The collapse of housing investment in the U.S. after the bubble pop began in late 2005 was absolutely huge:
By the end of 2007, about $400 billion/year–2.5% of GDP–of spending on residential construction that had been there in 2005 was no longer. Yet the U.S. economy was not in recession. The predominant worries in the councils of the mighty were that the Federal Reserve would do too much to boost spending and so cause inflation rather than too little and cause recession. And the slack created by the collapse in investment in residences had been quickly and smoothly picked up by rising exports and rising business fixed investment.
The lesson? Make sure the pieces of the government–the fiscal-policy authorities, the president and congress at the federal level and their counterparts in the states, plus the monetary-policy authority that is the Federal Reserve–are doing their job. Make sure they use the levers they control to keep aggregate demand humming along at a stable path. Then sector-specific shocks–even huge sector-specific shocks–are not a big deal for the economy as a whole.
That, at least, is the lesson I draw from 2005-2007. As long as aggregate demand is properly managed, a decentralized market economy is a wonderfully flexible thing. It can and does adjust swiftly to even big sectoral shocks. Shifts in the flow of demand rapidly pull resources out of now-unproductive and into newly-productive uses. As John Maynard Keynes wrote back in 1936:
The State will have to exercise a guiding influence… partly through its scheme of taxation, partly by fixing the rate of interest, and partly, perhaps, in other ways…. [But] if the State is able to determine the aggregate amount of resources devoted to augmenting the instruments and the basic rate of reward to those who own them, it will have accomplished all that is necessary…. Our criticism of the accepted classical theory of economics has [thus] consisted not so much in finding logical flaws in its analysis as in pointing out that its tacit assumptions are seldom or never satisfied…. But…[with] an aggregate volume of output corresponding to full employment as nearly as is practicable, the classical theory comes into its own again…. There is no objection to be raised against the classical analysis of the manner in which private self-interest will determine what in particular is produced, in what proportions the factors of production will be combined to produce it, and how the value of the final product will be distributed… no objection to be raised against the modern classical theory as to the degree of consilience between private and public advantage…. Thus I agree with Gesell that the result of filling in the gaps in the classical theory is not to dispose of the ‘Manchester System’, but to indicate the nature of the environment which the free play of economic forces requires if it is to realise the full potentialities of production…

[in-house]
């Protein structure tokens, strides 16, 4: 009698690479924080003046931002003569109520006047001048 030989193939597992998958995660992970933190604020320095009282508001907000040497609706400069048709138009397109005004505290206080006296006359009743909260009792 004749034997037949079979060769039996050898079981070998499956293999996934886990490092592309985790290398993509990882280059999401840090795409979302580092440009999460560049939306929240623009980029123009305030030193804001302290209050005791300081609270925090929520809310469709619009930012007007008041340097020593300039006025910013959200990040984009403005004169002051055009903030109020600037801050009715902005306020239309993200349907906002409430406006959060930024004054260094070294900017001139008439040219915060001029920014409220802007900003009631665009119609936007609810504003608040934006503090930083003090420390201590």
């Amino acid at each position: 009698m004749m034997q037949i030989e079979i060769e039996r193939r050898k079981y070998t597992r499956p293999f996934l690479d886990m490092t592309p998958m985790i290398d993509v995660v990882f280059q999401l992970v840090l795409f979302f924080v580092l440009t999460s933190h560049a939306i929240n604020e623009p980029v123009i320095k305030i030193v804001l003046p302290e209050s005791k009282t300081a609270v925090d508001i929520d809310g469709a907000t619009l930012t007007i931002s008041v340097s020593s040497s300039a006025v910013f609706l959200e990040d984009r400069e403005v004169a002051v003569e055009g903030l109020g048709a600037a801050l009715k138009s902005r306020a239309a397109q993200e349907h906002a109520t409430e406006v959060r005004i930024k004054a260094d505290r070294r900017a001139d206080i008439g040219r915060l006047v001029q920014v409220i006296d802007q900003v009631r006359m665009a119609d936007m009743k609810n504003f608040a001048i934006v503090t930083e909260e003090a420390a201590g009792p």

Yet, writing from the Earthly Paradise that is San Diego, CA, the very sharp Jim Hamilton disagrees:
Economic importance of China: “How important would an economic downturn in China be for the United States?…:
…Paul Krugman reviews… reasons why… [we] shouldn’t worry too much…. I’ve long believed that to understand business cycles we need to consider not just net flows but also gross interdependencies…. While China may only account for 15% of world GDP, it has been a huge factor in commodity markets… 55% of the increase in global petroleum consumption between 2005 and 2013…. Arezki and Matsumoto note that China now accounts for about half of global consumption of iron ore, aluminum, copper, and nickel…. U.S. exports of goods and services to China… [are] only about 1% of U.S. GDP. But U.S. investment in mining structures (explorations, shafts, and wells) amounted to $146B at an annual rate in 2014:Q4. By the second quarter of this year that number was down to $89B, largely a result of cutbacks in the U.S. oil patch…. This development alone has already subtracted about 0.3% from U.S. GDP…. Another concern comes from financial linkages…. I don’t know what the ultimate implications for the U.S. of a significant recession in China would be. But things I don’t know cause me to worry.
If we take the current shock to oil-patch investment of 0.3% of GDP to be half the shock from China, right now the shock from China is one-quarter of the 2005-2007 shock from the housing market that the U.S. economy was adjusting to and shrugging off without much difficulty until the financial crisis began the collapse of Wall Street. Thus, IMHO, the major lesson of 2005-7 is that for the macroeconomy it is finance and only finance–plus the ability of the government to react properly and in a timely fashion–that matters. A sectoral shock one-quarter as large as 2005-7, or indeed one-sixth as large as 1999-2001, ought not to matter much at all.